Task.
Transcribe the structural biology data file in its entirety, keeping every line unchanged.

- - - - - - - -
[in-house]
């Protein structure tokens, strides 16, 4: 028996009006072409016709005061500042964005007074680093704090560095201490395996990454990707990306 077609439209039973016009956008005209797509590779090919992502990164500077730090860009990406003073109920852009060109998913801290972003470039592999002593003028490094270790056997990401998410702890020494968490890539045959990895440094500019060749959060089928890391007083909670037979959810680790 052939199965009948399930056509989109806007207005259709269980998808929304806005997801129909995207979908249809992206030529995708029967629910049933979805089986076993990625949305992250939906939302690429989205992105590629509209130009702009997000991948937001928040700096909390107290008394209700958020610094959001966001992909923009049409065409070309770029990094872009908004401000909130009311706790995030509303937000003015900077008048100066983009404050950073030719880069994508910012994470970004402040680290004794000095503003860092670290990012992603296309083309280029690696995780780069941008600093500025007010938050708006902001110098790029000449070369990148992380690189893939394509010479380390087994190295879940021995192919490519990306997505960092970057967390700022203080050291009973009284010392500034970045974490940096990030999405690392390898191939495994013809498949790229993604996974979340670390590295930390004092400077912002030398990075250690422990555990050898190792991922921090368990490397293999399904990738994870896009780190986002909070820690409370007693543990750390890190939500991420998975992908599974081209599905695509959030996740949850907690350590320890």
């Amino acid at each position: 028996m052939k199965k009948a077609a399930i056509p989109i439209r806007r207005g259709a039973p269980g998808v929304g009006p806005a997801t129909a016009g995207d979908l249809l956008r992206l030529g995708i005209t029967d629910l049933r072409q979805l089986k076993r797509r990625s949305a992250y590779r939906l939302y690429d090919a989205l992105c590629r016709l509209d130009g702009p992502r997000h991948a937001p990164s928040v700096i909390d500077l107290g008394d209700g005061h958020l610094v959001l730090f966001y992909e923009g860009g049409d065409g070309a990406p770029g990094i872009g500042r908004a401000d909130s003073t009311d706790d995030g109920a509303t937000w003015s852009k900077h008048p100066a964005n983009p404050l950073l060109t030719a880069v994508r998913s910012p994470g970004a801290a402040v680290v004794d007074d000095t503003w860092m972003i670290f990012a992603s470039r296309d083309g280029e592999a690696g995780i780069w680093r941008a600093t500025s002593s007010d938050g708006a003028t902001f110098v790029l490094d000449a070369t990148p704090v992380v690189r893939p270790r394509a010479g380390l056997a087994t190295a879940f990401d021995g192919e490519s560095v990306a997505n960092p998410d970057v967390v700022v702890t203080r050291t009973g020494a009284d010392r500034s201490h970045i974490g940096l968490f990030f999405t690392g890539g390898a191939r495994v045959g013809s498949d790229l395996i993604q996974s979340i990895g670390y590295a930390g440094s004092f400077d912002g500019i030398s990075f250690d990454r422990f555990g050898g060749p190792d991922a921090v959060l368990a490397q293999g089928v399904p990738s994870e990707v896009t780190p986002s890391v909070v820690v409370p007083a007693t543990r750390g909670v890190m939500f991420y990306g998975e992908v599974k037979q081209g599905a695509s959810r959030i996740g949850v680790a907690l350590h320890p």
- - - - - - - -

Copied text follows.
[in-house]
């Protein structure tokens, strides 16, 4: 028996009006072409016709005061500042964005007074680093704090560095201490395996990454990707990306 077609439209039973016009956008005209797509590779090919992502990164500077730090860009990406003073109920852009060109998913801290972003470039592999002593003028490094270790056997990401998410702890020494968490890539045959990895440094500019060749959060089928890391007083909670037979959810680790 052939199965009948399930056509989109806007207005259709269980998808929304806005997801129909995207979908249809992206030529995708029967629910049933979805089986076993990625949305992250939906939302690429989205992105590629509209130009702009997000991948937001928040700096909390107290008394209700958020610094959001966001992909923009049409065409070309770029990094872009908004401000909130009311706790995030509303937000003015900077008048100066983009404050950073030719880069994508910012994470970004402040680290004794000095503003860092670290990012992603296309083309280029690696995780780069941008600093500025007010938050708006902001110098790029000449070369990148992380690189893939394509010479380390087994190295879940021995192919490519990306997505960092970057967390700022203080050291009973009284010392500034970045974490940096990030999405690392390898191939495994013809498949790229993604996974979340670390590295930390004092400077912002030398990075250690422990555990050898190792991922921090368990490397293999399904990738994870896009780190986002909070820690409370007693543990750390890190939500991420998975992908599974081209599905695509959030996740949850907690350590320890």
């Amino acid at each position: 028996m052939k199965k009948a077609a399930i056509p989109i439209r806007r207005g259709a039973p269980g998808v929304g009006p806005a997801t129909a016009g995207d979908l249809l956008r992206l030529g995708i005209t029967d629910l049933r072409q979805l089986k076993r797509r990625s949305a992250y590779r939906l939302y690429d090919a989205l992105c590629r016709l509209d130009g702009p992502r997000h991948a937001p990164s928040v700096i909390d500077l107290g008394d209700g005061h958020l610094v959001l730090f966001y992909e923009g860009g049409d065409g070309a990406p770029g990094i872009g500042r908004a401000d909130s003073t009311d706790d995030g109920a509303t937000w003015s852009k900077h008048p100066a964005n983009p404050l950073l060109t030719a880069v994508r998913s910012p994470g970004a801290a402040v680290v004794d007074d000095t503003w860092m972003i670290f990012a992603s470039r296309d083309g280029e592999a690696g995780i780069w680093r941008a600093t500025s002593s007010d938050g708006a003028t902001f110098v790029l490094d000449a070369t990148p704090v992380v690189r893939p270790r394509a010479g380390l056997a087994t190295a879940f990401d021995g192919e490519s560095v990306a997505n960092p998410d970057v967390v700022v702890t203080r050291t009973g020494a009284d010392r500034s201490h970045i974490g940096l968490f990030f999405t690392g890539g390898a191939r495994v045959g013809s498949d790229l395996i993604q996974s979340i990895g670390y590295a930390g440094s004092f400077d912002g500019i030398s990075f250690d990454r422990f555990g050898g060749p190792d991922a921090v959060l368990a490397q293999g089928v399904p990738s994870e990707v896009t780190p986002s890391v909070v820690v409370p007083a007693t543990r750390g909670v890190m939500f991420y990306g998975e992908v599974k037979q081209g599905a695509s959810r959030i996740g949850v680790a907690l350590h320890p």